Burnt-onion Collard Greens from Jimmy Williams, Hayground Organic Gardening

Photo: Eric Staudenmaier
Many an L.A. vegetable garden got their start at Hayground Organic Gardening, a Silver Lake-based organic nursery that brings seedlings and saplings to shoppers at the Hollywood and Santa Monica farmers markets. Offering everything from blueberry bushes to Goose Creek, Jimmy's family heirloom tomato brought to the U.S. on a slave ship by his great-grandmother, Hayground Organic Gardening's booth is the go-to spot gives would-be urban farmers a jumpstart on their edible gardens.

And Jimmy Williams is the go-to guy for all your local gardening questions. Jimmy -- along with his son and business partner Logan -- are regular faces at the local farmers markets, giving out gardening advice, explaining the difference between tomato varieties, and sometimes, even suggesting recipes.

Now, that homegrown advice is available in book-form: "From Seed to Skillet: A Guide to Growing, Tending, Harvesting, and Cooking Up Fresh, Healthy Food to Share with People You Love." Co-written by gardening writer Susan Heeger, "From Seed to Skillet" hit bookstores last month with much fanfare, including jacket quotes from eco-foodie Michael Pollan ("The Omnivore's Dilemma") and environmental activist Bill McKibben. The book tells Jimmy's own story, serves as a how-to guide for edible gardeners -- and offers farm-to-fork recipes from Jimmy's own kitchen.

What can farmers market fans and urban gardeners enjoy now? Jimmy recommends the Burnt-onion Collard Greens -- since now's a great time both to find collard greens at the farmers markets to cook for tonight's dinner -- and to plant collard greens in your home garden to enjoy later.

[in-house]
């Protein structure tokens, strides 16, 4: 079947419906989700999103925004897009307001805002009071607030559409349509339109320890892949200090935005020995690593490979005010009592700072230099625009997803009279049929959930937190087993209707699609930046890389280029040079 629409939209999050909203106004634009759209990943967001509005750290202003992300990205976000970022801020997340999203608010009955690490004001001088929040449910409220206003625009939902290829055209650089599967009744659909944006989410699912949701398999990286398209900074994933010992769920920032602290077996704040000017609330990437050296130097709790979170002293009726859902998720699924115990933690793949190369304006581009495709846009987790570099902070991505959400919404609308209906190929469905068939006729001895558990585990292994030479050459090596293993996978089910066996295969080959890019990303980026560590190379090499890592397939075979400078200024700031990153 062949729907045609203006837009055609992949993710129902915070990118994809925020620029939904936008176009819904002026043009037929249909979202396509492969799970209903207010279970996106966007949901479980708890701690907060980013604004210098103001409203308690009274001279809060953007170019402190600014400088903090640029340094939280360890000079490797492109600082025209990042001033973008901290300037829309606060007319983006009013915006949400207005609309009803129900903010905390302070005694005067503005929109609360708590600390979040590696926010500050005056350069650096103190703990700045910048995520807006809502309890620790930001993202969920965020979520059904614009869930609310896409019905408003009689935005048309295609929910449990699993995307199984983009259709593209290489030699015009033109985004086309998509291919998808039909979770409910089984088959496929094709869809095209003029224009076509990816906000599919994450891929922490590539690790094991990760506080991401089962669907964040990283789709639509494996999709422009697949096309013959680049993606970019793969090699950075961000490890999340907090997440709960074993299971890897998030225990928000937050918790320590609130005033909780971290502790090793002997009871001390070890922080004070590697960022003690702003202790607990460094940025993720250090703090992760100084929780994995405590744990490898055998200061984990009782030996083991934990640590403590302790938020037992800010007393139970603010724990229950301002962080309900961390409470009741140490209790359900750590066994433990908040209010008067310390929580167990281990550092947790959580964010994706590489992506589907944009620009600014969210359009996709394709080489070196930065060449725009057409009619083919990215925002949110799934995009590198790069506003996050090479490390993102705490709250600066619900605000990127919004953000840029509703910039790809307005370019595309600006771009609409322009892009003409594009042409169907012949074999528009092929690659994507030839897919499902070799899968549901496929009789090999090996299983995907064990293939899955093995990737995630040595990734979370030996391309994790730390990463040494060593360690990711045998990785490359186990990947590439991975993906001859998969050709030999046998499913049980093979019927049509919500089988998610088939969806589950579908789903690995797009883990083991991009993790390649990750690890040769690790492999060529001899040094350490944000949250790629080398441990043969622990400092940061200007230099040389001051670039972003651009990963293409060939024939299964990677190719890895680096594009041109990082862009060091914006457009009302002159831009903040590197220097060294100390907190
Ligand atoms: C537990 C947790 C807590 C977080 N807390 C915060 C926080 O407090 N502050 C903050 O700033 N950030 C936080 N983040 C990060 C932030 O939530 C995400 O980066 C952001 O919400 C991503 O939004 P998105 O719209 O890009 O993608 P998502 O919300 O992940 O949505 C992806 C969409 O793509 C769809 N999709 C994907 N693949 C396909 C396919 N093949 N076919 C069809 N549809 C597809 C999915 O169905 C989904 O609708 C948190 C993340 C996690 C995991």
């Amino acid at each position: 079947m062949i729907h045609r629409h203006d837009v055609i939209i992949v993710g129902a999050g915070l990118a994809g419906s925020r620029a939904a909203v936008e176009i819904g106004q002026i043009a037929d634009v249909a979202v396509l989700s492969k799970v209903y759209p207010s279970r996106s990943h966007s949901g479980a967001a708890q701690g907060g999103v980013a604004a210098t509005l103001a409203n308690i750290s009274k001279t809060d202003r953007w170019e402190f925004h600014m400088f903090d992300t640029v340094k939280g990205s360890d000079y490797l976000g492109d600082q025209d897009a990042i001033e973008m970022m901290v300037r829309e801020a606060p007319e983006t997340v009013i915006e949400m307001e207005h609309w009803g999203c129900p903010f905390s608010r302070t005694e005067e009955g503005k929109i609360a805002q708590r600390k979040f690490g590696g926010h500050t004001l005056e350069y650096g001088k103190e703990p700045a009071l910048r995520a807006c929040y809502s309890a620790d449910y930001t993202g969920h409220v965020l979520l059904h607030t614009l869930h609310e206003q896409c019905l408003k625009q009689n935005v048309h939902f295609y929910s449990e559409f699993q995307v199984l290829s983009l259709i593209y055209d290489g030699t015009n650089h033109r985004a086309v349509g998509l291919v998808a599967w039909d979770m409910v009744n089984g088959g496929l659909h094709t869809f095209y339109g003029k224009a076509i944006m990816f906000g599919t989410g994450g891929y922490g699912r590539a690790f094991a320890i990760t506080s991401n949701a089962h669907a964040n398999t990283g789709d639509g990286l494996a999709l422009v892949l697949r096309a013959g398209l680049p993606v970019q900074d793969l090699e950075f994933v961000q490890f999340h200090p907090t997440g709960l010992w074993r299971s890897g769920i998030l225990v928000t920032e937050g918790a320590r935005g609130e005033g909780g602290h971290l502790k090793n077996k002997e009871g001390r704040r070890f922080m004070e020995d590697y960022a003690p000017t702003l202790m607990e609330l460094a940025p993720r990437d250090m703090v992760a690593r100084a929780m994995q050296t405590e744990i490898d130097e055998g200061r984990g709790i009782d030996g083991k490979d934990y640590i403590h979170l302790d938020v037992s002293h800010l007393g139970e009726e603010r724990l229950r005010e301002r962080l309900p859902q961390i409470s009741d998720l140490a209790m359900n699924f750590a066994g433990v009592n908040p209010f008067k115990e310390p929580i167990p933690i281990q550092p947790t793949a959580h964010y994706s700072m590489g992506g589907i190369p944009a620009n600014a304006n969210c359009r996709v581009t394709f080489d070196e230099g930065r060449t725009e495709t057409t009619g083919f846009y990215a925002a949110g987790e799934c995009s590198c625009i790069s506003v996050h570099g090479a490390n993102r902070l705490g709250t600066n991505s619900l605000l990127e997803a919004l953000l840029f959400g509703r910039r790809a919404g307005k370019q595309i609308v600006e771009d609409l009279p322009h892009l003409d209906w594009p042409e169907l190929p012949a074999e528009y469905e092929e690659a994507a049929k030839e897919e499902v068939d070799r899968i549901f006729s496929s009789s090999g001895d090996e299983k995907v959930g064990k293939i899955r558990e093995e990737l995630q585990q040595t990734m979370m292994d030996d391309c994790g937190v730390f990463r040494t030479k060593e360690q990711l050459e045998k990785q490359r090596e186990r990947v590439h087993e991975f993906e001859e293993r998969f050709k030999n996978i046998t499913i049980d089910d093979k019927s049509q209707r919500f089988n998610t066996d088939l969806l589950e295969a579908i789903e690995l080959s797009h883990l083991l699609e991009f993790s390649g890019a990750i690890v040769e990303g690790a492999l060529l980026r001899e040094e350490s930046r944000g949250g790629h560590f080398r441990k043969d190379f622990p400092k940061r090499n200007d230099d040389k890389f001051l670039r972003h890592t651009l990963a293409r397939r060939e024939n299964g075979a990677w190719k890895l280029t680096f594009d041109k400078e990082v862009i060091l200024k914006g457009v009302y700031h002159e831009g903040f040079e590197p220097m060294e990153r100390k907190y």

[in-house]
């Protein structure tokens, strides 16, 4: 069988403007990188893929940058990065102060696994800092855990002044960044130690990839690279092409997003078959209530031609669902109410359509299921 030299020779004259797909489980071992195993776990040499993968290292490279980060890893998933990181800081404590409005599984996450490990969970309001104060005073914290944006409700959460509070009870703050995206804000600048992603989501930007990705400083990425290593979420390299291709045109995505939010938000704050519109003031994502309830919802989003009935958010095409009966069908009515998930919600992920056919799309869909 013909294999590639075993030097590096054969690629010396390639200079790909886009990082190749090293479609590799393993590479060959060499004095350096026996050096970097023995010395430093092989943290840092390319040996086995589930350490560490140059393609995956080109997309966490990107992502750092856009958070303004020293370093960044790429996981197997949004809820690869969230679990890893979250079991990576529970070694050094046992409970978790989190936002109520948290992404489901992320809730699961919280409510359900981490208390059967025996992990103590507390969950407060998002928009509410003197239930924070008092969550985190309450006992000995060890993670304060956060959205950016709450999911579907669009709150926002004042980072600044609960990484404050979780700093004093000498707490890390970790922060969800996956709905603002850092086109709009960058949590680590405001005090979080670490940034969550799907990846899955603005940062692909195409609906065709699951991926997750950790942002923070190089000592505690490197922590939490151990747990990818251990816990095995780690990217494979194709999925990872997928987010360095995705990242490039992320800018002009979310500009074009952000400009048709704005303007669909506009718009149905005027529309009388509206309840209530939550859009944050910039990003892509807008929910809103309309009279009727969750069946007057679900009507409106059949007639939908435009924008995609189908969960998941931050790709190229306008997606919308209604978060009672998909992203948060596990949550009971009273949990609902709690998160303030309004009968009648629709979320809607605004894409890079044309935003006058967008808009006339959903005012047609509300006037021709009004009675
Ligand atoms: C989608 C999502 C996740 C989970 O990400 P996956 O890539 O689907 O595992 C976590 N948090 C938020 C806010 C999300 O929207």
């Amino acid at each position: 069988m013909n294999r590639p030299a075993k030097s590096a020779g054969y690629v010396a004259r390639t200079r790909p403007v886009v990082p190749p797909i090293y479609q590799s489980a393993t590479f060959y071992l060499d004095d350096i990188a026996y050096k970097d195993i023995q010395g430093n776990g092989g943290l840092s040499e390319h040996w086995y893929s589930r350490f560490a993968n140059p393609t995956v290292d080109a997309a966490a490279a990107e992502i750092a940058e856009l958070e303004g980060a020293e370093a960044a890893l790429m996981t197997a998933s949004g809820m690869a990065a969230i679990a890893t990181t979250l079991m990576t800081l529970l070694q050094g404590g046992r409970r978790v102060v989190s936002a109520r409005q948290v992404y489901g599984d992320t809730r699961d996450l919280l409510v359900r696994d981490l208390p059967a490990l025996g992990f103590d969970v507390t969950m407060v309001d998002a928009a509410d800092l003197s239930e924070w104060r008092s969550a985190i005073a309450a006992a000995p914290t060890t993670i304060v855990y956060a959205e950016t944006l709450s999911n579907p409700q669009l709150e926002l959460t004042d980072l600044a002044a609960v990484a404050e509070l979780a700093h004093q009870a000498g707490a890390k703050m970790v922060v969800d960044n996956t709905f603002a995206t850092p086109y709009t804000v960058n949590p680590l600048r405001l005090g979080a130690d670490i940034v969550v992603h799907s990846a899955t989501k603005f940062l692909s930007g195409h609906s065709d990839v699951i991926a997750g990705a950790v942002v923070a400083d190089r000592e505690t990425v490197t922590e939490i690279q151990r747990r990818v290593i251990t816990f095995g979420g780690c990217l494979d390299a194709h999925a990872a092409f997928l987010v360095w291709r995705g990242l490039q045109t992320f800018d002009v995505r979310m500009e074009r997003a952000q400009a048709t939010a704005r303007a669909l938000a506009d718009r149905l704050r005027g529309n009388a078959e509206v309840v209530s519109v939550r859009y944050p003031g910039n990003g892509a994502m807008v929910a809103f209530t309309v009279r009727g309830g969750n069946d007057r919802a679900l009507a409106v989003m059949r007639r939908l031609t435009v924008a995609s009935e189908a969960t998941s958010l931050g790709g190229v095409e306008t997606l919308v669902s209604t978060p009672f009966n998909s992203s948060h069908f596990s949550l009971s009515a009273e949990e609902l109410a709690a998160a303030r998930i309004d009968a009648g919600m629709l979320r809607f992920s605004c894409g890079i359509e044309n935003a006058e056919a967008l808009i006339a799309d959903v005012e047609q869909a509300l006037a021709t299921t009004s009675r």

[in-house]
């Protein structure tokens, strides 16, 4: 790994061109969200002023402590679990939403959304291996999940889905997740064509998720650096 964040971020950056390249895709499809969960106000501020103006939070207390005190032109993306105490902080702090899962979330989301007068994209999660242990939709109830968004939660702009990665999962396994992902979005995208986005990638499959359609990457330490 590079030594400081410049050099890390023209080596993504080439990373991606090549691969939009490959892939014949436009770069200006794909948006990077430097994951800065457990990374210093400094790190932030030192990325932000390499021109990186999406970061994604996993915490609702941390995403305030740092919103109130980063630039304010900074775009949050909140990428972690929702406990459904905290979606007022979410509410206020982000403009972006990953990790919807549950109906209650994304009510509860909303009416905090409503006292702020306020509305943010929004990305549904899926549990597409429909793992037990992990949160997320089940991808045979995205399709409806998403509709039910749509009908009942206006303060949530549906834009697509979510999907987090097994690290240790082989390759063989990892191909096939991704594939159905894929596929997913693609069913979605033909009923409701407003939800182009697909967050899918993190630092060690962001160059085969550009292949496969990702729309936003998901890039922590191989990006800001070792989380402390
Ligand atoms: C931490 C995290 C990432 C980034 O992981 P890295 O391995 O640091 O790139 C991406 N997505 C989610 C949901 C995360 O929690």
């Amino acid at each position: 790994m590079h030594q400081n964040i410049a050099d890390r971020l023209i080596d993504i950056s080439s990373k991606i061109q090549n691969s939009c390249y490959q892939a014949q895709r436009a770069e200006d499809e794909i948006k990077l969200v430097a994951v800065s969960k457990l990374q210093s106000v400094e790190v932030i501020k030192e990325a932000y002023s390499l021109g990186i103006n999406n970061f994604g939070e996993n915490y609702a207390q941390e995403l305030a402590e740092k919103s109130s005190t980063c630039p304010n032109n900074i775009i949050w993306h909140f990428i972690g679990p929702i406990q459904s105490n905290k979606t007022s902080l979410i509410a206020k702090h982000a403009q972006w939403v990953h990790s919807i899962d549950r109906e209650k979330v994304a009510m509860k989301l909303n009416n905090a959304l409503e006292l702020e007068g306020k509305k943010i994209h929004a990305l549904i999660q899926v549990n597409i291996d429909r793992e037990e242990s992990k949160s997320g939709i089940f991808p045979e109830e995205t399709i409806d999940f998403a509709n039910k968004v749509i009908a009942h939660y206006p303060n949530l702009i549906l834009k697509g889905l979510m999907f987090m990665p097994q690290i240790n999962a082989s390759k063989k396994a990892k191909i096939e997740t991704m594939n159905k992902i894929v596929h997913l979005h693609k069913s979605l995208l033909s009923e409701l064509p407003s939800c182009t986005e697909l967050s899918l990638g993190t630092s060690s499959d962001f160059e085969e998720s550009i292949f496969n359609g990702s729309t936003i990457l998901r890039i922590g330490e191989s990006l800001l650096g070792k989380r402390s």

Burnt-onion Collard Greens

Collards, among the most nutritious greens, were once planted between cotton rows so that hungry insects would attack them and not the cotton. At harvest time, they were picked to feed slaves and (along with other foods like sweet potatoes, grown for the same purpose) became part of the Gullah tradition.... For variety, substitute kale, chard, or cabbage for a portion of the collards and add a half pound of whole okra to the pot ten minutes before the greens finish cooking. When the okra pods are on the verge of popping open, the dish is ready to eat.

¼ cup olive or coconut oil
1 large onion, finely chopped
½ cup chicken or vegetable broth
¼ cup dry white wine
salt and freshly ground black pepper
2 to 3 bunches of collard greens (about 1½ pounds), leaves only, washed well and chopped

In a heavy skillet, heat the oil slowly over medium-high heat and fry the onion until well browned and blackened a bit around the edges.

Stir in the broth, wine, and salt and pepper to taste, and mix well before adding the chopped greens.

Cook, stirring occasionally, until the greens are tender, 30 to 40 minutes.

Serves 4 to 6.

For more of Jimmy's recipes, look for "From Seed to Skillet" at a bookstore near you (We suggest calling first, as some bookstores have been selling out of copies). And for a taste of Jimmy's own collard greens, stop by the Hollywood Farmers Market on Sundays or the Santa Monica Farmers Market on Arizona on Wenesdays and Saturdays to pick up a seedling of your own to grow this winter.

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